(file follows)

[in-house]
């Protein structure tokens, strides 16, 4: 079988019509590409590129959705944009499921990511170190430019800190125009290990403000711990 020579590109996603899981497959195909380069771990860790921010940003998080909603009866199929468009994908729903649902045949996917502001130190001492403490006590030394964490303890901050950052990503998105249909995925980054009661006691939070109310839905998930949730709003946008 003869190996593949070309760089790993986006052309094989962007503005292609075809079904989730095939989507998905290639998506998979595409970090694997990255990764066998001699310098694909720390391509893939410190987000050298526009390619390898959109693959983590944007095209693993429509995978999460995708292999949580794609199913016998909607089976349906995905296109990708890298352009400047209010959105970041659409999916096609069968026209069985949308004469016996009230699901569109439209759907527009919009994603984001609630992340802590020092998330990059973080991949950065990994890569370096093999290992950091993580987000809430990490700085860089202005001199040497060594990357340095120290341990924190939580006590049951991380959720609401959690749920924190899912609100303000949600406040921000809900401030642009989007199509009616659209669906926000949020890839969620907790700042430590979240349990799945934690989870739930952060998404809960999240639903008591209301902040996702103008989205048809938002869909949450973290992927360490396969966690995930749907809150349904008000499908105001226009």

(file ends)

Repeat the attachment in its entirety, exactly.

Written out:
[in-house]
């Protein structure tokens, strides 16, 4: 079988019509590409590129959705944009499921990511170190430019800190125009290990403000711990 020579590109996603899981497959195909380069771990860790921010940003998080909603009866199929468009994908729903649902045949996917502001130190001492403490006590030394964490303890901050950052990503998105249909995925980054009661006691939070109310839905998930949730709003946008 003869190996593949070309760089790993986006052309094989962007503005292609075809079904989730095939989507998905290639998506998979595409970090694997990255990764066998001699310098694909720390391509893939410190987000050298526009390619390898959109693959983590944007095209693993429509995978999460995708292999949580794609199913016998909607089976349906995905296109990708890298352009400047209010959105970041659409999916096609069968026209069985949308004469016996009230699901569109439209759907527009919009994603984001609630992340802590020092998330990059973080991949950065990994890569370096093999290992950091993580987000809430990490700085860089202005001199040497060594990357340095120290341990924190939580006590049951991380959720609401959690749920924190899912609100303000949600406040921000809900401030642009989007199509009616659209669906926000949020890839969620907790700042430590979240349990799945934690989870739930952060998404809960999240639903008591209301902040996702103008989205048809938002869909949450973290992927360490396969966690995930749907809150349904008000499908105001226009």